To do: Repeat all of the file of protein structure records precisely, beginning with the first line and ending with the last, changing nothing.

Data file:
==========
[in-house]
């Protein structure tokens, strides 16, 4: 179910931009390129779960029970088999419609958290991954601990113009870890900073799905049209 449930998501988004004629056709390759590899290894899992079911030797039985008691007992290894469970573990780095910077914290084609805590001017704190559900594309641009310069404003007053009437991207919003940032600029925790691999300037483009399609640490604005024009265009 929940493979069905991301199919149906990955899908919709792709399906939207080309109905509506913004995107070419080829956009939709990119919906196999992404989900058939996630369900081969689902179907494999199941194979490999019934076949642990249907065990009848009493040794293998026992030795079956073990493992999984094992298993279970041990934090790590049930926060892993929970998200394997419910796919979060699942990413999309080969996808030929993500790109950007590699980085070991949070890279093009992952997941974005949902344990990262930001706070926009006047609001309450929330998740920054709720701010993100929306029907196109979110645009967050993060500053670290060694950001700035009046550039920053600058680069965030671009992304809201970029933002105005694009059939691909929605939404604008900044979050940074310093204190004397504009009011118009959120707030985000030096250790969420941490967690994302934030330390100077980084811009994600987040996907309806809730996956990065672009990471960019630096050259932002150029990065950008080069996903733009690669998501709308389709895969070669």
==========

[in-house]
């Protein structure tokens, strides 16, 4: 179910931009390129779960029970088999419609958290991954601990113009870890900073799905049209 449930998501988004004629056709390759590899290894899992079911030797039985008691007992290894469970573990780095910077914290084609805590001017704190559900594309641009310069404003007053009437991207919003940032600029925790691999300037483009399609640490604005024009265009 929940493979069905991301199919149906990955899908919709792709399906939207080309109905509506913004995107070419080829956009939709990119919906196999992404989900058939996630369900081969689902179907494999199941194979490999019934076949642990249907065990009848009493040794293998026992030795079956073990493992999984094992298993279970041990934090790590049930926060892993929970998200394997419910796919979060699942990413999309080969996808030929993500790109950007590699980085070991949070890279093009992952997941974005949902344990990262930001706070926009006047609001309450929330998740920054709720701010993100929306029907196109979110645009967050993060500053670290060694950001700035009046550039920053600058680069965030671009992304809201970029933002105005694009059939691909929605939404604008900044979050940074310093204190004397504009009011118009959120707030985000030096250790969420941490967690994302934030330390100077980084811009994600987040996907309806809730996956990065672009990471960019630096050259932002150029990065950008080069996903733009690669998501709308389709895969070669």